Paris had an Universal Exposition in 1867 and for the occasion, a replica of the Bey's palace, the Bardo, in Tunis was built. After the exposition, it was dismantled rue de l'Aude and installed exactly where I was talking to the gardener. The city paid Baron Jules de Lesseps 150,000 francs for it, and it was to be used as lodging for weathermen - but it got badly knocked around in 1870, and even the Commune took a whack at it.

Come up the stairs from the avenue René Coty to the rue de l'Aude. See the odd building hanging over avenue Coty. Strange.

It was fixed up two years later and became a weather station; one of the few in the world that looked like the Bey of Tunisia's palace. In 1876 a naval astronomy section was added, then a section for studying Parisian cemeteries and their water flows, and after 1893, air pollution also came under study.

I have had to re-read this. I was standing on the spot where this replica of the Bardo is. An illustration shows it to be a huge affair, with two cupolas and many Moorish arches, and my 1972 edition of Michelin's Green Guide shows it on the location I've been standing on; surrounded by the circular path.

Just now I have seen another gardener kick-boxing a bed of flowers on this spot. He saw me see him and looked a little embarrassed. He probably didn't realize he was in the 'Bardo.' I certainly didn't. Grass, bed of flowers and bushes, circular path, couple of benches. Where's this 'Bardo?' Hulking great thing; can't miss it. The plain fact is, with my own eyes - somebody's pinched it. Took the Tunisians four months to put it here. De Lessep's canal is still there - so where's this 'Bardo' gone?

Without knowing what I was missing, I went looking for Lenin. I don't find the place where he lived, with a view of a wall of the reservoir, and I don't even know about the street named Maire-Rose where he lived at number four for four years; with a tolerant concierge who didn't particularly notice the comings and going of his bearded political pals.

[I can't wait to tell my wife about this street because people here insist her name is Rosemarie, when it is clearly written in fine handwriting on her birth certificate otherwise. She can now say, "Same as Lenin's street. Look it up!"]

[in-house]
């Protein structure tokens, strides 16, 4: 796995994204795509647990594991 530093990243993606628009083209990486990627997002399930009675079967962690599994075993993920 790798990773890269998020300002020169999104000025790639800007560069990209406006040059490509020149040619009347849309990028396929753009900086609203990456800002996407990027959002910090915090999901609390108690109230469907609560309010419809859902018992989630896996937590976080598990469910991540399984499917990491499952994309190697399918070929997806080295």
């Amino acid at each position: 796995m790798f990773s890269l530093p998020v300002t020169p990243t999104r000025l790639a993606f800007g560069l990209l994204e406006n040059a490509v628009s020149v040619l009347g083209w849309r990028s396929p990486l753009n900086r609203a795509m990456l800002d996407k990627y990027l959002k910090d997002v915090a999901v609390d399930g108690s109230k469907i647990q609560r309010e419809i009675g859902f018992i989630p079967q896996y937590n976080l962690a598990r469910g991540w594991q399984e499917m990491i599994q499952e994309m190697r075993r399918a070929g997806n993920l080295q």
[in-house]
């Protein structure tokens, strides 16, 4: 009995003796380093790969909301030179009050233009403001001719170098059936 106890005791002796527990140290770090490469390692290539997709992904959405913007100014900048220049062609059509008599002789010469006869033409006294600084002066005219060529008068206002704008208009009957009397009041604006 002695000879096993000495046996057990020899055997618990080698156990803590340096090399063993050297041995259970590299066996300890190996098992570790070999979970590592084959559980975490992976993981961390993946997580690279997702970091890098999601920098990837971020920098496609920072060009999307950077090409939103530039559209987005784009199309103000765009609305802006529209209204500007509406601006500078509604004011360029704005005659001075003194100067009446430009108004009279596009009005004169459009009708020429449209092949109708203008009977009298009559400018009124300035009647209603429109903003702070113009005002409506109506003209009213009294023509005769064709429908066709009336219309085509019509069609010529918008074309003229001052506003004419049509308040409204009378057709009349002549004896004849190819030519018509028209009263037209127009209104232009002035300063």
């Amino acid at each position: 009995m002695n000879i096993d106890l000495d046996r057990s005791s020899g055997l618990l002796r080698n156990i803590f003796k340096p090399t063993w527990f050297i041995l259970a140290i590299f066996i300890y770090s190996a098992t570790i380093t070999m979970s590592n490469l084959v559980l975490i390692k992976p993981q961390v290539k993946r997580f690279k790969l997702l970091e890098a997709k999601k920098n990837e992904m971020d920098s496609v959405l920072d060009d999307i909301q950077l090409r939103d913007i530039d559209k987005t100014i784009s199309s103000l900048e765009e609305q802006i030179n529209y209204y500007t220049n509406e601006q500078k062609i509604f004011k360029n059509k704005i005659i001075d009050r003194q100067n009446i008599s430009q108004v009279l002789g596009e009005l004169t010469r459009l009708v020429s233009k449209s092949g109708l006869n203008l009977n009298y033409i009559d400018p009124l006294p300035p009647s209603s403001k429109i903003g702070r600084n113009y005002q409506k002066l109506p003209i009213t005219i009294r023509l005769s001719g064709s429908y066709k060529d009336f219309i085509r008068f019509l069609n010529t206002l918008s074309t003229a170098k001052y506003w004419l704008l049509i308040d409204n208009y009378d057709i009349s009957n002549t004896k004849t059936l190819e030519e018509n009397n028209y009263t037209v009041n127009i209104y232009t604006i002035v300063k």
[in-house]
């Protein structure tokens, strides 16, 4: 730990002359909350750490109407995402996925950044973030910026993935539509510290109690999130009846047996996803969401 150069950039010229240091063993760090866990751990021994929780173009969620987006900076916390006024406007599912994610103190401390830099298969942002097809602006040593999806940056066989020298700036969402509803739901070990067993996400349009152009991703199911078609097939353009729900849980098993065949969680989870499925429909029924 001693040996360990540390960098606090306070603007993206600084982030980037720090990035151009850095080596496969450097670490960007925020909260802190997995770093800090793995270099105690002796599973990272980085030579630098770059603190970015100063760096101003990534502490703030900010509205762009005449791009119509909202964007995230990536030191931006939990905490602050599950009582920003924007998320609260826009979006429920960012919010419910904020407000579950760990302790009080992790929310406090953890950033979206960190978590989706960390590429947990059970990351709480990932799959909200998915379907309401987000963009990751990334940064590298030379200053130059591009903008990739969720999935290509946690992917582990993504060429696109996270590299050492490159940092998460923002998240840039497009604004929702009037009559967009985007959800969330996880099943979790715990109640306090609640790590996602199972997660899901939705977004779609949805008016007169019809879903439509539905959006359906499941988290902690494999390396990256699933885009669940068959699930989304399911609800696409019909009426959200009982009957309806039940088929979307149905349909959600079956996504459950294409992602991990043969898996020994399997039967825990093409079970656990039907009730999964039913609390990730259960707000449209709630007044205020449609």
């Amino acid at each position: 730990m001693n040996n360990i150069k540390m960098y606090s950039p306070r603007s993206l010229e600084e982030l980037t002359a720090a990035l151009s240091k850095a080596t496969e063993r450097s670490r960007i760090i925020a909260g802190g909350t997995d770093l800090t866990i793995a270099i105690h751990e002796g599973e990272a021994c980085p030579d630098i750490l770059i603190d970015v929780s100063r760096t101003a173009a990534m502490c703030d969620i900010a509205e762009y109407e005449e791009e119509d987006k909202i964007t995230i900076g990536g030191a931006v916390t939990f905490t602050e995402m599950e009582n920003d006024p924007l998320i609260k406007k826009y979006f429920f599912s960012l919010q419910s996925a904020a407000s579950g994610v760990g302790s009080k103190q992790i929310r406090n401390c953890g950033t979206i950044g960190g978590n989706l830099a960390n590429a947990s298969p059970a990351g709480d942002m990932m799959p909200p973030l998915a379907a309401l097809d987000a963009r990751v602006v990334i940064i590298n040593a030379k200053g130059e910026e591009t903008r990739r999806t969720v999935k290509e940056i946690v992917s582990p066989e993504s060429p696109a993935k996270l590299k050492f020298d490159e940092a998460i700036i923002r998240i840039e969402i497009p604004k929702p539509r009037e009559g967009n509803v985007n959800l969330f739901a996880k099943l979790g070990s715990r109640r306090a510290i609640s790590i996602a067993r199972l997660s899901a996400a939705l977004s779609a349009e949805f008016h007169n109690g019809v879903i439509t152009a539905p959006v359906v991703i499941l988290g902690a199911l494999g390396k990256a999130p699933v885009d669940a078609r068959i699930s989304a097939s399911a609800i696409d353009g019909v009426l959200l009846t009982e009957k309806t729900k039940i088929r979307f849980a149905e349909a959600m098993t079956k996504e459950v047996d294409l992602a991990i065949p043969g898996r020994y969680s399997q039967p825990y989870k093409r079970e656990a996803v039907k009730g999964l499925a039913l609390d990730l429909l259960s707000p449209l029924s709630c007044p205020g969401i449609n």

I really dislike putting in these hindsight comments, but I can't resist sometimes. I saw no Lenin today; I was not even close. Okay, I saw the reservoir - I might have been close.

This is an odd corner of Paris, between Alésia and the boulevard Jourdan, west of Montsouris - I see steps going up steeply and I get my tired legs up them to discover the almost provincial rue de l'Aude rue des Artistes, rue R; Coty and the rue des Artistes; and some really odd architecture over-hanging the avenue René Coty, which is sort of in a gully between this height and the RER across the way.

The stairs are actually part of the rue des Artistes; going down to the avenue René Coty.

Just off Artistes, in the deadend Impasse Gauguet, the painter Nicolas de Staël had one of three ateliers. I take the stairs at the end of Artistes back down to Coty, go down it a long block before heading left into another set of quiet provincial streets, trying for a shortcut to the métro at Mouton Duvernet.

In the rue du Couédic I almost become unstuck at the button-sized place Michel Audiard. For no apparent reason, instead of a simple right-angle crossroads, somebody decided that this corner must have a matching curved front on all four corners, so that no building - has a right-angle at this intersection.

There is a café here I am going to come back to, so I can look at this for a few hours. Its just two quick blocks from the métro and there are no stairs, nor mountains of mice.